listView.ItemTemplate = new DataTemplate (typeof(TextCell));
    listView.ItemTemplate.SetBinding(TextCell.TextProperty, "Title");

This will display the same list but from custom class ListItem instead of a List of Strings. No additional adapter needed!


Add a descriptive line of text to each row by binding the DetailProperty of the TextCell.

    listView.ItemTemplate.SetBinding(TextCell.DetailProperty, "Description");

This binds the Description property of the ListItem class to the DetailProperty of the TextCell.


TextCell’s font color can be set using its TextColor property and the detail font color can be set using the DetailColor property.

    var template = new DataTemplate (typeof(TextCell));
    template.SetValue(TextCell.TextColorProperty, Color.Red);
    template.SetValue (TextCell.DetailColorProperty, Color.Blue);
    listView.ItemTemplate = template;

When handling the item selection, remember to use the data model.

    listView.ItemTapped += async (sender, e)
        ListItem item = (ListItem)e.Item;
        await DisplayAlert("Tapped", item.Title.ToString() + " was selected.", "OK");
        ((ListView)sender).SelectedItem = null;

That’s how to build a basic ListView bound to your data model!

See the complete example on GitHub here.

Tap Into Clickable Images with GestureRecognizer

Tappable images and icons are common in mobile applications for actions and navigation. Like many Xamarin.Forms views, the Image doesn’t have a click or tap event and must be wired up using the GestureRecognizer class. A gesture recognizer is a class that can be added to many views to respond to user interaction. It currently supports just the tap gesture. The terms click and tap are used interchangeably in mobile UI development.

First we need to start with an image on our ContentPage. The Image view holds an image for display on your page from a local or online file:

    Image image = new Image
        Source = “monkey.png”,
        Aspect = Aspect.AspectFit,
        HorizontalOptions = LayoutOptions.End,
        VerticalOptions = LayoutOptions.Fill

This is part of a larger example which shows the monkey image at the bottom right.


Now for the gesture recognizer.

Declare the gesture recognizer and a handler to create and manage the Tapped event, then the gesture recognizer is added to the target view, an image in this case. Change the image’s Opacity to .5 in the handler, which will fade the image slightly when tapped.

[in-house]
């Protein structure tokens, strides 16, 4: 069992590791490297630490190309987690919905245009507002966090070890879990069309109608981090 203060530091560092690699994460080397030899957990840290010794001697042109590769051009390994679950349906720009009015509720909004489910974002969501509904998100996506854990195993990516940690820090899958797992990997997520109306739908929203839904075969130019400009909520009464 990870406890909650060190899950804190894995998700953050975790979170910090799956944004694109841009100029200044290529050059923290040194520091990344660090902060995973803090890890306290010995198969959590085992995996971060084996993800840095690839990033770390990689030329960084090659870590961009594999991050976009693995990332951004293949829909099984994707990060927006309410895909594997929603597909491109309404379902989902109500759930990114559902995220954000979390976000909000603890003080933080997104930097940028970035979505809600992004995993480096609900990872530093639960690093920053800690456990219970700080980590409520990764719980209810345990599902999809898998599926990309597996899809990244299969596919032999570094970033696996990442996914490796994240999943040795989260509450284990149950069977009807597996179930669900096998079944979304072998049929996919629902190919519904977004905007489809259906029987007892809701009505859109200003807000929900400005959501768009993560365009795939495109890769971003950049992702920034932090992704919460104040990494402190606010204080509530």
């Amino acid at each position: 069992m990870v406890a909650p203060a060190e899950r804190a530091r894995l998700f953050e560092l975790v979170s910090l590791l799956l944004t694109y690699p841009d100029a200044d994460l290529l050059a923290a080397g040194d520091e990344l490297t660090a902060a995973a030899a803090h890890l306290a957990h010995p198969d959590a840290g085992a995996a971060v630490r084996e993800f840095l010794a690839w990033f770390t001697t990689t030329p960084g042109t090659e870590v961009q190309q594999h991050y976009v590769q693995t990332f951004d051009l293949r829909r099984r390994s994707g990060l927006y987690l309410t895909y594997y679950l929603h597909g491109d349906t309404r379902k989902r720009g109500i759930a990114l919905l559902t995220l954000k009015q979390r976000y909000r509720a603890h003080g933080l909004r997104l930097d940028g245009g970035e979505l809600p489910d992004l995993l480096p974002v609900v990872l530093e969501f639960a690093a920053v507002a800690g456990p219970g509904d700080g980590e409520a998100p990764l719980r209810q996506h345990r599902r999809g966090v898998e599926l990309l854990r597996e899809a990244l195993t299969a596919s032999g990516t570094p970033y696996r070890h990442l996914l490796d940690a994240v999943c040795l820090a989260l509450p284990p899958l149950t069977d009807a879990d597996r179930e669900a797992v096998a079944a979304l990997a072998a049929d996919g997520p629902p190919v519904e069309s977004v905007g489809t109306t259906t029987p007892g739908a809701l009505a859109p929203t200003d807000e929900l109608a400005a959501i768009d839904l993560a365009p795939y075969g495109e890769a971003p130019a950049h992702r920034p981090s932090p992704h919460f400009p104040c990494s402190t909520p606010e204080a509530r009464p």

var tapGestureRecognizer = new TapGestureRecognizer();
    tapGestureRecognizer.Tapped += (s, e) => {
        image.Opacity = .5;

Give that a try  so you can see that the gesture recognizer works.

An alternative implementation of GestureRecognizer uses the Command property.

    image.GestureRecognizers.Add (new TapGestureRecognizer {
       Command = new Command (()=> { /*handle tap*/ }),

User feedback is a crucial concept in mobile UI development. Any time a user does something in the UI there should be some subtle acknowledgment by the app. A tap, for instance, should respond to the user with visible feedback. Usually an image will gray out or have a white background for a sec when touched. Let’s do that professionally using the image’s Opacity property but adding async/await to create a slight delay in our fade without affecting the app’s performance.

Replace the Tapped handler with this one that will cause the image to fade slightly for a fraction of a second. Remember to add using System.Threading.Tasks; to the top of your file for async/await.

  tapGestureRecognizer.Tapped +=  async (sender, e) =>
            image.Opacity = .5;
            await Task.Delay(200);
            image.Opacity = 1;

Tapping on the image will now fade the image slightly, then back to normal, providing a responsive user experience.

In your own projects you’ll use gesture recognizers (and async/await) to actually do something when an image is tapped. If you want to see async/await in action in this example, bump up the Delay to 2000, then try and do something else in your app (like tap another button, for example) and and you’ll see that the app is still responsive. You could do many things in this Tapped handler without interrupting the flow of the app. Often when a button or image is pressed, the result should be backgrounded using async/await for an optimal user experience.

Check out this free GitHub example here. Check out my book that all this is based on here.